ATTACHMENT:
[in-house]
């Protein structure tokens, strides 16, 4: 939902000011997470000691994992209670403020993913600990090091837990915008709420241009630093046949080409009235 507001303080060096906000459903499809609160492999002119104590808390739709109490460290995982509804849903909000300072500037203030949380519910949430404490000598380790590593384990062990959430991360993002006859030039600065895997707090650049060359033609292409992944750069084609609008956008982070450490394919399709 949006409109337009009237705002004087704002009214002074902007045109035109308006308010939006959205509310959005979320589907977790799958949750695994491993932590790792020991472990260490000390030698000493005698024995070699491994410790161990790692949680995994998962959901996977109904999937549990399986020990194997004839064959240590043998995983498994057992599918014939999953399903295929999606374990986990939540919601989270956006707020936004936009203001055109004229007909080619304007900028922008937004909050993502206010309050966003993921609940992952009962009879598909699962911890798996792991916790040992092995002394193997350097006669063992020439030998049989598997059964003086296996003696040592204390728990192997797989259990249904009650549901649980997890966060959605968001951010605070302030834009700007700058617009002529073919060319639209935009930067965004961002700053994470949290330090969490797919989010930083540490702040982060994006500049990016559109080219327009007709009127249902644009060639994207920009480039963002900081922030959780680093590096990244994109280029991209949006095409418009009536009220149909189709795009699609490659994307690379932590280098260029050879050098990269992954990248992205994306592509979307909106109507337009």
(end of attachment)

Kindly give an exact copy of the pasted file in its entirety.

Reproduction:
[in-house]
């Protein structure tokens, strides 16, 4: 939902000011997470000691994992209670403020993913600990090091837990915008709420241009630093046949080409009235 507001303080060096906000459903499809609160492999002119104590808390739709109490460290995982509804849903909000300072500037203030949380519910949430404490000598380790590593384990062990959430991360993002006859030039600065895997707090650049060359033609292409992944750069084609609008956008982070450490394919399709 949006409109337009009237705002004087704002009214002074902007045109035109308006308010939006959205509310959005979320589907977790799958949750695994491993932590790792020991472990260490000390030698000493005698024995070699491994410790161990790692949680995994998962959901996977109904999937549990399986020990194997004839064959240590043998995983498994057992599918014939999953399903295929999606374990986990939540919601989270956006707020936004936009203001055109004229007909080619304007900028922008937004909050993502206010309050966003993921609940992952009962009879598909699962911890798996792991916790040992092995002394193997350097006669063992020439030998049989598997059964003086296996003696040592204390728990192997797989259990249904009650549901649980997890966060959605968001951010605070302030834009700007700058617009002529073919060319639209935009930067965004961002700053994470949290330090969490797919989010930083540490702040982060994006500049990016559109080219327009007709009127249902644009060639994207920009480039963002900081922030959780680093590096990244994109280029991209949006095409418009009536009220149909189709795009699609490659994307690379932590280098260029050879050098990269992954990248992205994306592509979307909106109507337009």